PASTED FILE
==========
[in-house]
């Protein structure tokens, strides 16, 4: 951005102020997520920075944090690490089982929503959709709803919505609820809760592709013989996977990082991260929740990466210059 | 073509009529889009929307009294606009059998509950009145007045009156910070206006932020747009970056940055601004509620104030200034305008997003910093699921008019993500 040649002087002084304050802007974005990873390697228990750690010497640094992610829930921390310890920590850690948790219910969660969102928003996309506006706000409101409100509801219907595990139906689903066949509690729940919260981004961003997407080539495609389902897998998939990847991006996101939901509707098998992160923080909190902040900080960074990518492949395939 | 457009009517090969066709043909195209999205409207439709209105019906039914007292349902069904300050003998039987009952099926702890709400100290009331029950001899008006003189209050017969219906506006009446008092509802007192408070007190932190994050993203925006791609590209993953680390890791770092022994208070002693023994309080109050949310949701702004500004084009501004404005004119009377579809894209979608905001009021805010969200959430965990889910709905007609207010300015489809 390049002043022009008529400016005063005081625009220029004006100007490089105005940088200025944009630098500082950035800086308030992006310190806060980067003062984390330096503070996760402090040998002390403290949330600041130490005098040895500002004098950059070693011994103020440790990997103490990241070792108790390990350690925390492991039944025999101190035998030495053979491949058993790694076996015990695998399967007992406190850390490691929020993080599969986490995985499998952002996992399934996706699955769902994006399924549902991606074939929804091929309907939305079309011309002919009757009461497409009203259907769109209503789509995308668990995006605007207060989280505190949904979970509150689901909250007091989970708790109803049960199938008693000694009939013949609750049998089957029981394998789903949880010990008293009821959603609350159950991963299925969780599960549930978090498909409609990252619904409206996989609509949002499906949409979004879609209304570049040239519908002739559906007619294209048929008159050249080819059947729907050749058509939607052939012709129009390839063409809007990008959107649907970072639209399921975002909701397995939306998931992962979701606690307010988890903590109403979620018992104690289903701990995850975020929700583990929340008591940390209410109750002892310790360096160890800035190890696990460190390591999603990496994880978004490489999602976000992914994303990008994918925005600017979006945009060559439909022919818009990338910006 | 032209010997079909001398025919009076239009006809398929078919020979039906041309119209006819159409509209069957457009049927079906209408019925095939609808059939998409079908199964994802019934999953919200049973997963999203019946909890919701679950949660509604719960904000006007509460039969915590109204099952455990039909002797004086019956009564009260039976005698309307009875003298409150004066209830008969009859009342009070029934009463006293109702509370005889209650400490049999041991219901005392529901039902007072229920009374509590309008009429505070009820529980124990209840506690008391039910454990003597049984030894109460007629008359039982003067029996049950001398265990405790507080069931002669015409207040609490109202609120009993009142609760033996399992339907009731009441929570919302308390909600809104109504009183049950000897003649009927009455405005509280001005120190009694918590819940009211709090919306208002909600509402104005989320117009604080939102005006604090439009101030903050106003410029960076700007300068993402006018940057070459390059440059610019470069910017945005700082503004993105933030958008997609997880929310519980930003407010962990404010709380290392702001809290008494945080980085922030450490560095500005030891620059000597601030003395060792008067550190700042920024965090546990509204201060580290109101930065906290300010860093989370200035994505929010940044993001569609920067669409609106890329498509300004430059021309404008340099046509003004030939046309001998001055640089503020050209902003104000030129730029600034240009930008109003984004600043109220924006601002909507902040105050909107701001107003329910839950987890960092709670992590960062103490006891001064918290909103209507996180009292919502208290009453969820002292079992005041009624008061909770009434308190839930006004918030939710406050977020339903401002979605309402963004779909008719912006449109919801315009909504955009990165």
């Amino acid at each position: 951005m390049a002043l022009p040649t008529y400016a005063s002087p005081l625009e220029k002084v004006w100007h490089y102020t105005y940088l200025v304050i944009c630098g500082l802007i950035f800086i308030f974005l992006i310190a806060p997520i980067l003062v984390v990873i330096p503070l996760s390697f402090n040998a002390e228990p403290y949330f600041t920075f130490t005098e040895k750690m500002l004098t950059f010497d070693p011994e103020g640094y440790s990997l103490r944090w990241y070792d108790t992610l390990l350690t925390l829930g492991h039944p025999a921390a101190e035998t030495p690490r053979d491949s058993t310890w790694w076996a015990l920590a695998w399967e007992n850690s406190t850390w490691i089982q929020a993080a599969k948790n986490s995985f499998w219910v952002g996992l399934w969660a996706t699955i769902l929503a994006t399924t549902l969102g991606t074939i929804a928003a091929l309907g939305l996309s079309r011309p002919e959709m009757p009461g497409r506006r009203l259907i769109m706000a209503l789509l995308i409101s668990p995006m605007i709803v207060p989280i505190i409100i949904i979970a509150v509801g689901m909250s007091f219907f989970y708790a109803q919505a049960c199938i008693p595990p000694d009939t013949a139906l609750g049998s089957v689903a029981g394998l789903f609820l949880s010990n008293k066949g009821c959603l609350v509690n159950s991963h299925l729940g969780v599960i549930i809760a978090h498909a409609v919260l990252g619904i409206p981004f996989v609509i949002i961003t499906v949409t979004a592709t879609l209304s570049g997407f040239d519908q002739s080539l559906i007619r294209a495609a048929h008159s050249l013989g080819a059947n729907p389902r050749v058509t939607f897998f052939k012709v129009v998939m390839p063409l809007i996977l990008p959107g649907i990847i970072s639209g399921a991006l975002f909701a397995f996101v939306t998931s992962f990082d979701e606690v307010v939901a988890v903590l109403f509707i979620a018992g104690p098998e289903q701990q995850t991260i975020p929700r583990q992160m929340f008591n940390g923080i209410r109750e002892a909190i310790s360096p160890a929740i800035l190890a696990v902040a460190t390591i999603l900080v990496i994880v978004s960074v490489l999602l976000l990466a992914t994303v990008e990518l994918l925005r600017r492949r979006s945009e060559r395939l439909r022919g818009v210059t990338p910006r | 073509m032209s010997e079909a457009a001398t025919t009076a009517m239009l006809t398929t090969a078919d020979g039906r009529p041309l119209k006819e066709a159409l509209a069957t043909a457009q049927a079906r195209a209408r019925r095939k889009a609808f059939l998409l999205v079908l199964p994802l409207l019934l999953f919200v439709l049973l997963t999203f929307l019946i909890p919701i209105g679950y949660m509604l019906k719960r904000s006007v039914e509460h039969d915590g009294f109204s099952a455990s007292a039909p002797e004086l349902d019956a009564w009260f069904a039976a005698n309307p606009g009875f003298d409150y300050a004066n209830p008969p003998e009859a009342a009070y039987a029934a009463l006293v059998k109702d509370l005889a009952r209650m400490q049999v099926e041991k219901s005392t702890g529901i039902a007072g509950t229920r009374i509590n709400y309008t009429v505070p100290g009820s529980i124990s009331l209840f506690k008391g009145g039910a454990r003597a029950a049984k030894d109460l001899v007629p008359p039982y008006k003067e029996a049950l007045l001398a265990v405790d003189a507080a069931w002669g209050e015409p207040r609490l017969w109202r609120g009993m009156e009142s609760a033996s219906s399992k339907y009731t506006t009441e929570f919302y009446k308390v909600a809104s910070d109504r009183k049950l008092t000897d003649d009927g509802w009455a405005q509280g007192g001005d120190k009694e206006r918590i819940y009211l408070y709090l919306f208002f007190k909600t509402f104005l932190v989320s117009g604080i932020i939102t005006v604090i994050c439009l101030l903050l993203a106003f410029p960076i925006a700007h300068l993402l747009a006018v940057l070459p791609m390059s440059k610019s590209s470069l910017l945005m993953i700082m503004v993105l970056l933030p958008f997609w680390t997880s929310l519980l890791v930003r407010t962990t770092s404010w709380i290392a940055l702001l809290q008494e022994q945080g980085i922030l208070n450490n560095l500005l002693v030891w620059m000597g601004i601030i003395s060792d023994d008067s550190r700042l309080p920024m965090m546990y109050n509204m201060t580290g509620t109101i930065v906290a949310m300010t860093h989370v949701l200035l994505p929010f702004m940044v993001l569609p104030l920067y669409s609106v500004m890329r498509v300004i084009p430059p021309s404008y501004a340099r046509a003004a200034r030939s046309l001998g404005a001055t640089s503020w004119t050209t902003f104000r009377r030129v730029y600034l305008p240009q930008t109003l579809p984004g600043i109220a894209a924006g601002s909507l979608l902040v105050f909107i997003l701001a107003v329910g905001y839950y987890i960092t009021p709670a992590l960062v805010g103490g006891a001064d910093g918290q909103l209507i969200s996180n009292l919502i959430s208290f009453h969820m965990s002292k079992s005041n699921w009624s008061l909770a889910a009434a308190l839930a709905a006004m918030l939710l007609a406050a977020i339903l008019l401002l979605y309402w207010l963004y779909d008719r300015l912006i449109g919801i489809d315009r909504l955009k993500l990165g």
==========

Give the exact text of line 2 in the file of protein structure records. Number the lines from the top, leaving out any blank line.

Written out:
């Protein structure tokens, strides 16, 4: 951005102020997520920075944090690490089982929503959709709803919505609820809760592709013989996977990082991260929740990466210059 | 073509009529889009929307009294606009059998509950009145007045009156910070206006932020747009970056940055601004509620104030200034305008997003910093699921008019993500 040649002087002084304050802007974005990873390697228990750690010497640094992610829930921390310890920590850690948790219910969660969102928003996309506006706000409101409100509801219907595990139906689903066949509690729940919260981004961003997407080539495609389902897998998939990847991006996101939901509707098998992160923080909190902040900080960074990518492949395939 | 457009009517090969066709043909195209999205409207439709209105019906039914007292349902069904300050003998039987009952099926702890709400100290009331029950001899008006003189209050017969219906506006009446008092509802007192408070007190932190994050993203925006791609590209993953680390890791770092022994208070002693023994309080109050949310949701702004500004084009501004404005004119009377579809894209979608905001009021805010969200959430965990889910709905007609207010300015489809 390049002043022009008529400016005063005081625009220029004006100007490089105005940088200025944009630098500082950035800086308030992006310190806060980067003062984390330096503070996760402090040998002390403290949330600041130490005098040895500002004098950059070693011994103020440790990997103490990241070792108790390990350690925390492991039944025999101190035998030495053979491949058993790694076996015990695998399967007992406190850390490691929020993080599969986490995985499998952002996992399934996706699955769902994006399924549902991606074939929804091929309907939305079309011309002919009757009461497409009203259907769109209503789509995308668990995006605007207060989280505190949904979970509150689901909250007091989970708790109803049960199938008693000694009939013949609750049998089957029981394998789903949880010990008293009821959603609350159950991963299925969780599960549930978090498909409609990252619904409206996989609509949002499906949409979004879609209304570049040239519908002739559906007619294209048929008159050249080819059947729907050749058509939607052939012709129009390839063409809007990008959107649907970072639209399921975002909701397995939306998931992962979701606690307010988890903590109403979620018992104690289903701990995850975020929700583990929340008591940390209410109750002892310790360096160890800035190890696990460190390591999603990496994880978004490489999602976000992914994303990008994918925005600017979006945009060559439909022919818009990338910006 | 032209010997079909001398025919009076239009006809398929078919020979039906041309119209006819159409509209069957457009049927079906209408019925095939609808059939998409079908199964994802019934999953919200049973997963999203019946909890919701679950949660509604719960904000006007509460039969915590109204099952455990039909002797004086019956009564009260039976005698309307009875003298409150004066209830008969009859009342009070029934009463006293109702509370005889209650400490049999041991219901005392529901039902007072229920009374509590309008009429505070009820529980124990209840506690008391039910454990003597049984030894109460007629008359039982003067029996049950001398265990405790507080069931002669015409207040609490109202609120009993009142609760033996399992339907009731009441929570919302308390909600809104109504009183049950000897003649009927009455405005509280001005120190009694918590819940009211709090919306208002909600509402104005989320117009604080939102005006604090439009101030903050106003410029960076700007300068993402006018940057070459390059440059610019470069910017945005700082503004993105933030958008997609997880929310519980930003407010962990404010709380290392702001809290008494945080980085922030450490560095500005030891620059000597601030003395060792008067550190700042920024965090546990509204201060580290109101930065906290300010860093989370200035994505929010940044993001569609920067669409609106890329498509300004430059021309404008340099046509003004030939046309001998001055640089503020050209902003104000030129730029600034240009930008109003984004600043109220924006601002909507902040105050909107701001107003329910839950987890960092709670992590960062103490006891001064918290909103209507996180009292919502208290009453969820002292079992005041009624008061909770009434308190839930006004918030939710406050977020339903401002979605309402963004779909008719912006449109919801315009909504955009990165």